China promises to 'deal seriously' with sanctions violators


Last month, the UN Security Council voted unanimously to punish President Kim Jong Un's regime for a missile test by limiting access to refined oil and requir ing all North Koreans working overseas to return home in 24 months.

"Caught RED HANDED - very disappointed that China is allowing oil to go into North Korea".

On Wednesday, South Korean newspaper Chosun Ilbo reported that Chinese shipping companies were dodging the United Nations sanctions on oil sales to North Korea by registering ships in third countries.

China accounts for almost all of Pyongyang's energy supplies and trade, making its enforcement key to sanctions aimed at discouraging leader Kim Jong Un from pursuing nuclear and missile technology.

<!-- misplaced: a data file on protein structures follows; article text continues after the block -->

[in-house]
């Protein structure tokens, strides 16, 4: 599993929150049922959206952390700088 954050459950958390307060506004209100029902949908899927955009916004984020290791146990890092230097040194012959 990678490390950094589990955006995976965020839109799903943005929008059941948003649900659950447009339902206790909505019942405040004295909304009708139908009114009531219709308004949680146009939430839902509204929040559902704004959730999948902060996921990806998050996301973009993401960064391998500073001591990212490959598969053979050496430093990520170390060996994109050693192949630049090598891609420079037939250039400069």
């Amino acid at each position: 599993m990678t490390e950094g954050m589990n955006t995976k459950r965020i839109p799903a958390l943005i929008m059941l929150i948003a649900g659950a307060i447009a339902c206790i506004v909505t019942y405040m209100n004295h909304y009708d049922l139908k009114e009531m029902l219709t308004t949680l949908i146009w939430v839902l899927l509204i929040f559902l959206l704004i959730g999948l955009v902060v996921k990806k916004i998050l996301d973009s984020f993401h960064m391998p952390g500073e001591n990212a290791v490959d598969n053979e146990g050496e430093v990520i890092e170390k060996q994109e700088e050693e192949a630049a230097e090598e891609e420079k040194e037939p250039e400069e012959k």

China has steadily increased economic pressure on Pyongyang while calling for dialogue to defuse the increasingly acrimonious dispute with U.S. President Donald Trump's government.

The announcement by China's Commerce Ministry follows an agreement between North and South Korea to hold talks Tuesday for the first time in two years.

Observers believe that the North could issue a response to Seoul's offer some time on Friday given that on Thursday South Korea and the US agreed not to hold joint military exercises during the PyeongChang Winter Olympics.

On Sunday, a South Korean customs official told Reuters that authorities had seized another ship, a Panama-flagged vessel, suspected of having transferred oil products to North Korea in violation of the sanctions.

In August 2017, he was appointed as the special representative on Korean peninsula affairs, replacing Wu Dawei, who retired after more than 13 years overseeing the North Korea issue.

The new measures also ban sales of steel, industrial machinery and vehicles.

China will also halt imports of North Korean foods and electric appliances, starting on January 23rd.

Chinese officials complain their country bears the cost of enforcement, which they say has hurt businesses in its northeast.